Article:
Thursday, March 28, 2013

The Latest from Robyn Carr

Q: You write a lot of sexy men, but none of them are perfect. They seem real. What character traits do you think make for the most interesting male leads in your books?

A:  Ah, the many faces of the hero!  They are so complex and yet sometimes so simple—but indeed there are types!  There is the bad boy, the conqueror, the romantic, the confused and hurt hero with so much to overcome!  Oh man, they’re all good!  There are a few things they have in common, however—they’re good, strong, admirable men.  And while you can count on them to be physically attractive, usually what makes men sexy has little to do with that—it’s their values that draw women; their integrity is very alluring.  And above all, they respect women—all women. 

Q: Jack’s Bar was an essential central location in Virgin River. Is there a new spot where characters from Thunder Point will gather?

A:  There are several fantastic gathering places in Thunder Point.  The beach is a primary location people tend to see each other, and that includes Cooper’s beach bar.  It was once a bait shop with a bar in it before Cooper arrived, and after he took over it became a bar without bait.  Another place people often meet is the diner or almost anywhere on the main street.  Cliffhanger’s, a nice restaurant at the marina, is a good place to gather.  And this is a town where the sport competitions of the school kids, from elementary school through high school, are a primary source of entertainment for the town.  The teens love the beach for parties, bonfires, paddleboarding, sailing.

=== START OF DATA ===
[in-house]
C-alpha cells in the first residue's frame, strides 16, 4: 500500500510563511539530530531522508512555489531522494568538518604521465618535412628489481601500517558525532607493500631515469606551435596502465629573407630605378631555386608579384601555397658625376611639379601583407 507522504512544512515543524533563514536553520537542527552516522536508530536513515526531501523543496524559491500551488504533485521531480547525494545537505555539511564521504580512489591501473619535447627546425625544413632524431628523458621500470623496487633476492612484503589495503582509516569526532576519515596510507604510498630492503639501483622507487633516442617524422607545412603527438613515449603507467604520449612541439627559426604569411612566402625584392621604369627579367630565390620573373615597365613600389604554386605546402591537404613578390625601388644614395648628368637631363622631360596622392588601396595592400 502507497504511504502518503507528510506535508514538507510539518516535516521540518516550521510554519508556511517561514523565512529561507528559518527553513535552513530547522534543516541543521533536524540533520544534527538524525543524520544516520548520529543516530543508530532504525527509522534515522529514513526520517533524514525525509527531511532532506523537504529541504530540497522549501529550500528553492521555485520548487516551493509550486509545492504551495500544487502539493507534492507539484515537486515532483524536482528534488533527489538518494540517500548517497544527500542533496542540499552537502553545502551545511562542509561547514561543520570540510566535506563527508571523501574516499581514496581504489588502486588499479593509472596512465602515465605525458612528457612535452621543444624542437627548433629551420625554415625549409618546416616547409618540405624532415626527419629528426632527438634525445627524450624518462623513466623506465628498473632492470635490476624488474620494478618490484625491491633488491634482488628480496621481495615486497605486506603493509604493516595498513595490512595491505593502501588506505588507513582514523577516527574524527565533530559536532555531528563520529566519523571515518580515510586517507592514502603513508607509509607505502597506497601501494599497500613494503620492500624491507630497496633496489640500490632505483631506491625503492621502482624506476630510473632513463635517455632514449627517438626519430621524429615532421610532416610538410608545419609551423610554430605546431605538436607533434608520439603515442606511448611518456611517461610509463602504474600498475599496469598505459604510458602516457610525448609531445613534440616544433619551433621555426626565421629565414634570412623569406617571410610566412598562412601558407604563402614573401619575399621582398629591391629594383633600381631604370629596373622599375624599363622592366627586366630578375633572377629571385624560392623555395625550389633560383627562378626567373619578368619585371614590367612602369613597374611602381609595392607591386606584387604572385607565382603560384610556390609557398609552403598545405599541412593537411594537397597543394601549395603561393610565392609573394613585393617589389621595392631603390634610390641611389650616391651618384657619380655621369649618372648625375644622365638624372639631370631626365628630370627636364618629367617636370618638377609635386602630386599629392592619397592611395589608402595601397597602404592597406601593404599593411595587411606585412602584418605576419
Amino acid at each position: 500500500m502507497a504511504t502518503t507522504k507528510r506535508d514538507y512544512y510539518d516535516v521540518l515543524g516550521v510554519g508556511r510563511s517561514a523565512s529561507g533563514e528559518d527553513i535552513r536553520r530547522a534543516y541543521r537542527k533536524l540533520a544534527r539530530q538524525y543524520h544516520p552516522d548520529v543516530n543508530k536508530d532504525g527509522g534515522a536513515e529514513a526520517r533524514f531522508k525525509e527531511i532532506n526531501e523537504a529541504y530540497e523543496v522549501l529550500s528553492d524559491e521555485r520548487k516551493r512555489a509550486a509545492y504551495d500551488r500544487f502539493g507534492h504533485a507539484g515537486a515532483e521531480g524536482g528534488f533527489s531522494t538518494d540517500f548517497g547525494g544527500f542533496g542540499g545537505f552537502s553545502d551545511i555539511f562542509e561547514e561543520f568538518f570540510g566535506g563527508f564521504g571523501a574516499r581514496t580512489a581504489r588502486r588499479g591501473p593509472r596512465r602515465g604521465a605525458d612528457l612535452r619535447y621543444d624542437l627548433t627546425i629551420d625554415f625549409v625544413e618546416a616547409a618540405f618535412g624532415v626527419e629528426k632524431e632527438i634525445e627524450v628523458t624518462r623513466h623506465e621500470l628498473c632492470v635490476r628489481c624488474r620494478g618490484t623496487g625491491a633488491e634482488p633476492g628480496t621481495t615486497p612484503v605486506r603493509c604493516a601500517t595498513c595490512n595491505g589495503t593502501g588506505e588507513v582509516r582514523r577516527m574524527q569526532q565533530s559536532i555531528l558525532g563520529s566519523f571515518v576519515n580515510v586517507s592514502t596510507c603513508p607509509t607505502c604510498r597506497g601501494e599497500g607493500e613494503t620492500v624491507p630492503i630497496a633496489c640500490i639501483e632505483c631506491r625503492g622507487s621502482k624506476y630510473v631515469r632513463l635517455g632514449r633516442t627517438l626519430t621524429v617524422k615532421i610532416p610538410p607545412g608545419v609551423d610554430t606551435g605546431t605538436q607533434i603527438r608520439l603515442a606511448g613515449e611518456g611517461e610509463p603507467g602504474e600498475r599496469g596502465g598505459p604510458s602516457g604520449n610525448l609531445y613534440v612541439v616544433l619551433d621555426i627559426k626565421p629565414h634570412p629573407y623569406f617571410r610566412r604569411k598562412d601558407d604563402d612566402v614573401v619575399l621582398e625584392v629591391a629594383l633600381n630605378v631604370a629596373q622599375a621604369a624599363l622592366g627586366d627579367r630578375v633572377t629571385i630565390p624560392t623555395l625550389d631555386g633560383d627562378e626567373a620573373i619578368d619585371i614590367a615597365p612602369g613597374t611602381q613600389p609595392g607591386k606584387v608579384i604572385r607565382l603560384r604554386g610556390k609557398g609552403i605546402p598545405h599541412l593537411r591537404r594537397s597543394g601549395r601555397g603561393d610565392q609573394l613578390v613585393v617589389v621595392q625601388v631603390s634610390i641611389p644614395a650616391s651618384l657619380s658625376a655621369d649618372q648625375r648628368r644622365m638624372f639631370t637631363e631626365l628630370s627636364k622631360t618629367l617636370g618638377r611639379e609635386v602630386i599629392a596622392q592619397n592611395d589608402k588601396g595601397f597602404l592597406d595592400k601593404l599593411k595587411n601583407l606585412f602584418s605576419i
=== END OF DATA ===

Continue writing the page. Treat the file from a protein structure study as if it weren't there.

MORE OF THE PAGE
Q: The Wanderer has characters of all ages, from high-school football player Landon to sassy (this would be great aunt—she never had children) grandma Lou McCain. Will we be seeing more of them? What other characters are you excited to introduce us to?

A:   Because Thunder Point is a friendly and uncomplicated place, it draws people who are looking for a simpler life, for a safe place to raise their children, a strong community that gives a sense of belonging.  There’s no big industry there, even the beach is private and not dominated by resorts or time shares or golf courses, so the residents are mostly fishermen or small business owners or work in neighboring towns.  Some people seek this town, while others, like Cooper, stumble on it and find out it belongs to them.  You will eventually meet a young teacher and coach looking for a solid community in which to raise his son and a man who walked away from the town as a youth only to get in trouble and serve time in prison, who is back in search of redemption.  And many others. 

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